Gemstones, mohs scale

Gemstone blog - Mohs Scale



In 1822 German mineralogist Fredrich Mohs composed a scale detailing the hardness of gemstones. The scale details 10 minerals ranked in order of their ability to visibly scratch one other. Position 1 is the softest and 10 is the hardest. 

Diamond is positioned at 10 and is infact many times more durable than any other gemstone. This is because diamond is held together by by extremely strong chemical bonds.


  1. Talc: Talc is the softest mineral on the Mohs scale, easily scratched by even the slightest pressure.
  2. Gypsum: Slightly harder than talc, gypsum is still relatively soft and can be scratched with a fingernail.
  3. Calcite: Calcite is a moderately soft mineral that can be scratched with a copper coin or a steel knife.
  4. Fluorite: Fluorite has a slightly higher hardness than calcite and is typically used in jewelry for its vibrant colors.
  5. Apatite: Apatite is a gemstone with a moderate hardness and is commonly found in a variety of colors.
  6. Orthoclase: Orthoclase is a feldspar mineral with a hardness comparable to steel files, making it more resistant to scratches.
  7. Quartz: Quartz is a widely used gemstone due to its considerable hardness and excellent scratch resistance.
  8. Topaz: Topaz is a durable gemstone, often used in jewelry, thanks to its hardness and beautiful colors.
  9. Corundum: Corundum includes gemstones such as rubies and sapphires, which are highly valued for their hardness and luster.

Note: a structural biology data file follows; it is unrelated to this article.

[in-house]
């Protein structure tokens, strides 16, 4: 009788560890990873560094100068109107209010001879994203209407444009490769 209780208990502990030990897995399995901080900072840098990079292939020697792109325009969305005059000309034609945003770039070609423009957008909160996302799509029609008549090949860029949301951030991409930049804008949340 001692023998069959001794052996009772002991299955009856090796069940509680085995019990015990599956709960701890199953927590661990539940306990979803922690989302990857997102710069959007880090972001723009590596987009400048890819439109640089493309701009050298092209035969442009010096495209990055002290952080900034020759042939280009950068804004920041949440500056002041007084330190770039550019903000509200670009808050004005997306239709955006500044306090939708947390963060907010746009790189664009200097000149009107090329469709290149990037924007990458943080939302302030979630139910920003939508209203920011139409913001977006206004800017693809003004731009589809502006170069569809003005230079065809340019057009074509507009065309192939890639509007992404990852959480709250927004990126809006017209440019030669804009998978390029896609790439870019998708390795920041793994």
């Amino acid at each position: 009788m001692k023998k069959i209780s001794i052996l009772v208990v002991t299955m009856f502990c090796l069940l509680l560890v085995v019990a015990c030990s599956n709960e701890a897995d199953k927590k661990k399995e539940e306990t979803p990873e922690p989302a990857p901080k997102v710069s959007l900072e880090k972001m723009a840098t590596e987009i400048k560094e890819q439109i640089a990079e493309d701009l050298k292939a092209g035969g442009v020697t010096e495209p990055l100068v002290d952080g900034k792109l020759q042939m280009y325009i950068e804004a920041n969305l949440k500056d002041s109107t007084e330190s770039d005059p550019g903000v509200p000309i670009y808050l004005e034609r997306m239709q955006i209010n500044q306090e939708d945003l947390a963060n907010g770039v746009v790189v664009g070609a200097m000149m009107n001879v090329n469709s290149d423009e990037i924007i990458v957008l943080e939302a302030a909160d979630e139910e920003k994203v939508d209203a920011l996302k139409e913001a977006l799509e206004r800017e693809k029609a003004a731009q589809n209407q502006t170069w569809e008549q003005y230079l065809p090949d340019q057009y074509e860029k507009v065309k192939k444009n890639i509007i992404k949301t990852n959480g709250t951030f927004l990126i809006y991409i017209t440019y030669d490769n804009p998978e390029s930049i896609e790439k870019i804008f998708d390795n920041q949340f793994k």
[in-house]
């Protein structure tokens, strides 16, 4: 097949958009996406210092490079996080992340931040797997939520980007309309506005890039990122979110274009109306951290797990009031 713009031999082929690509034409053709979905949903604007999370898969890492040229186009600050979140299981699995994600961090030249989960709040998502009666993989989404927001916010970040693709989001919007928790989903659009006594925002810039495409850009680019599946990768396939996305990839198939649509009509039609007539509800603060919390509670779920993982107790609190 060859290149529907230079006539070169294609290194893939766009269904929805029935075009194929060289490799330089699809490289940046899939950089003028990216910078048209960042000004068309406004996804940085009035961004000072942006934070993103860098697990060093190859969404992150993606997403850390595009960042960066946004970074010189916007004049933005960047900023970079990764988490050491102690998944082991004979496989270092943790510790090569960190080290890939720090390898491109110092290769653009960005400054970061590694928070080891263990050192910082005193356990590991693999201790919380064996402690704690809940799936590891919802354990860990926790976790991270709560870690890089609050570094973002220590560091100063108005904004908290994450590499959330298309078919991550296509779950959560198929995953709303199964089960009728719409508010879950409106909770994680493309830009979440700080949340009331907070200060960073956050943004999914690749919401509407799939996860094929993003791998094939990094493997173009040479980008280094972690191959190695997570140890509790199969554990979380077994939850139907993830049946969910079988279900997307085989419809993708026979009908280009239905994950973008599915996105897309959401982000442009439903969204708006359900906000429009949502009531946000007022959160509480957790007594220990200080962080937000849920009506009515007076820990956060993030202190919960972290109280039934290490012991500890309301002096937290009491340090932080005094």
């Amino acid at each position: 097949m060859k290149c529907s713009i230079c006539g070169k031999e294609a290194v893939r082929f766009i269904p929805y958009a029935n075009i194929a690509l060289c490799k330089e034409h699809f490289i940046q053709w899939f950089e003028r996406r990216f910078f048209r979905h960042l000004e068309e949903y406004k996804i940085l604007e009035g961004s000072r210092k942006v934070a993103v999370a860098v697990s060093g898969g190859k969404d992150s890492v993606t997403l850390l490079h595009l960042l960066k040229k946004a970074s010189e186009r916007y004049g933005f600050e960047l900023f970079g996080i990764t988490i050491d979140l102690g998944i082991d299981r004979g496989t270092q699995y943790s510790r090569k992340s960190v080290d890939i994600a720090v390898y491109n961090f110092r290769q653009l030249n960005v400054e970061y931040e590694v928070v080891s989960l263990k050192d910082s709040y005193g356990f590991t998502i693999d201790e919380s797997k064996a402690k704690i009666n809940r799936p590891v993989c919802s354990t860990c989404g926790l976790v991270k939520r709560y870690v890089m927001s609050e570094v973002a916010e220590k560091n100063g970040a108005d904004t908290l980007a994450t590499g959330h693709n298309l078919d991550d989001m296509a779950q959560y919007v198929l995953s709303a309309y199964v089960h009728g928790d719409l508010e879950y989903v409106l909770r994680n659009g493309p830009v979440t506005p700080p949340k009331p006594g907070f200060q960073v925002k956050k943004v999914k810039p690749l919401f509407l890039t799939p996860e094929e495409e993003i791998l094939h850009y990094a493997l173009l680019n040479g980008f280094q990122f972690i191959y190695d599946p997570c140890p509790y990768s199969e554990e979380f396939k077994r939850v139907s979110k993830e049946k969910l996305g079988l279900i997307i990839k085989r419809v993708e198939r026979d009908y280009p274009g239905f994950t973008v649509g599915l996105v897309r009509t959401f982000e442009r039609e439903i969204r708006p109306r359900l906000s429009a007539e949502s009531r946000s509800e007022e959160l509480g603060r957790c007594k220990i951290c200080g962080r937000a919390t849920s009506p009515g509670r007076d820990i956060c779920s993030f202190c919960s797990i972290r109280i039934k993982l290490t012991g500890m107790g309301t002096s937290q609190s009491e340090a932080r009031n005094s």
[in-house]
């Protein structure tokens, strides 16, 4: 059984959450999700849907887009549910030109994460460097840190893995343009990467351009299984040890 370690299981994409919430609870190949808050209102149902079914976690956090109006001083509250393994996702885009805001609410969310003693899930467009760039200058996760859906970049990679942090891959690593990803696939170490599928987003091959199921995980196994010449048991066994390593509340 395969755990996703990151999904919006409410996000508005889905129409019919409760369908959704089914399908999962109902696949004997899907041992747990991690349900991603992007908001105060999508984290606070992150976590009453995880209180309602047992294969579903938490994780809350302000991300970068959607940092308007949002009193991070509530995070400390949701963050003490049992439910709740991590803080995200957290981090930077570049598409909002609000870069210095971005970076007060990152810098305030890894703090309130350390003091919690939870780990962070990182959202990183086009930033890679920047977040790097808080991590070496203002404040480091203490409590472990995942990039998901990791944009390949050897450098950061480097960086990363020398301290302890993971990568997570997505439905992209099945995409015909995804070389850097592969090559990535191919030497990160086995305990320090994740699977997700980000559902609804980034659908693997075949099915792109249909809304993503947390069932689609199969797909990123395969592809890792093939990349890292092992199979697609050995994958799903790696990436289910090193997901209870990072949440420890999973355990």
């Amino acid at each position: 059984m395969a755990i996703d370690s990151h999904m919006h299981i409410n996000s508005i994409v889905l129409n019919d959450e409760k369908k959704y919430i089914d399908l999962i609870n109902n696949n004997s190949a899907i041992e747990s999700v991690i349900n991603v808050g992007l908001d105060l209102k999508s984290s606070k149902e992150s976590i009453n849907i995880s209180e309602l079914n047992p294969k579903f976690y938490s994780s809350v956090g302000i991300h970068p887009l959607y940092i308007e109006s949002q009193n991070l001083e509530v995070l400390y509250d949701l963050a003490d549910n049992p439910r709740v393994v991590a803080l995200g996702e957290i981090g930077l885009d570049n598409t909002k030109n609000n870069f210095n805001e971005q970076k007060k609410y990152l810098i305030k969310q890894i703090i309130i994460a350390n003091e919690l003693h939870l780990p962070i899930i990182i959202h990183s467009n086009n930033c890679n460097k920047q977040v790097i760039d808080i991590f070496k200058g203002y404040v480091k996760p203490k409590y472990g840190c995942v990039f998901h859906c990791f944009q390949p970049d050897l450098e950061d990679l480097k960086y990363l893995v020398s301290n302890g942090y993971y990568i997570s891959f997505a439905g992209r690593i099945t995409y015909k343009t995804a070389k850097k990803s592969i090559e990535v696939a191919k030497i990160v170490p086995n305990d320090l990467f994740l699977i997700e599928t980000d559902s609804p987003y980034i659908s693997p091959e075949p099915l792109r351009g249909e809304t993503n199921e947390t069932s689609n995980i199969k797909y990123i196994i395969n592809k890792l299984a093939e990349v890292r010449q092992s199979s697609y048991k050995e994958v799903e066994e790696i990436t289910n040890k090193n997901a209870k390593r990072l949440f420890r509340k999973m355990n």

10. Diamond: Diamond holds the highest position on the Mohs scale, representing the pinnacle of hardness. Its exceptional durability makes it the hardest known mineral.


Gemstone Hardness and Claddagh Jewelry Design:

When crafting claddagh rings, the selection of gemstones requires careful consideration to strike a balance between design and durability. While softer gemstones may possess captivating beauty, they are more prone to scratching and require special care to protect their delicate surfaces. In contrast, harder gemstones, such as diamonds and corundum, offer greater resistance to everyday wear and tear, ensuring longevity and durability.

Designers often opt for gemstones with a higher position on the Mohs scale to ensure the longevity of their creations. Quartz, topaz, and corundum are popular choices, as they combine remarkable hardness with an array of colors that complement the claddagh design. These gemstones can withstand the rigors of daily wear while enhancing the aesthetic appeal of the jewelry.

However, softer gemstones can still be incorporated into claddagh rings  by taking appropriate protective measures. Setting techniques, such as bezel settings or protective prongs, can safeguard the gemstone from accidental impacts and minimize the risk of scratching. Additionally, educating the wearer about proper care and maintenance, including avoiding harsh chemicals and removing jewelry during rigorous activities, can help preserve the gemstone's beauty and minimize the potential for damage.

Gemstone hardness plays a crucial role in the design and creation of claddagh jewelry. Understanding the Mohs hardness scale and its implications allows designers to select gemstones that balance both aesthetic appeal and durability. By considering the hardness of gemstones and employing suitable protective measures, designers can create stunning claddagh jewelry that showcases the beauty of gemstones while ensuring their longevity and resilience in the face of everyday wear.

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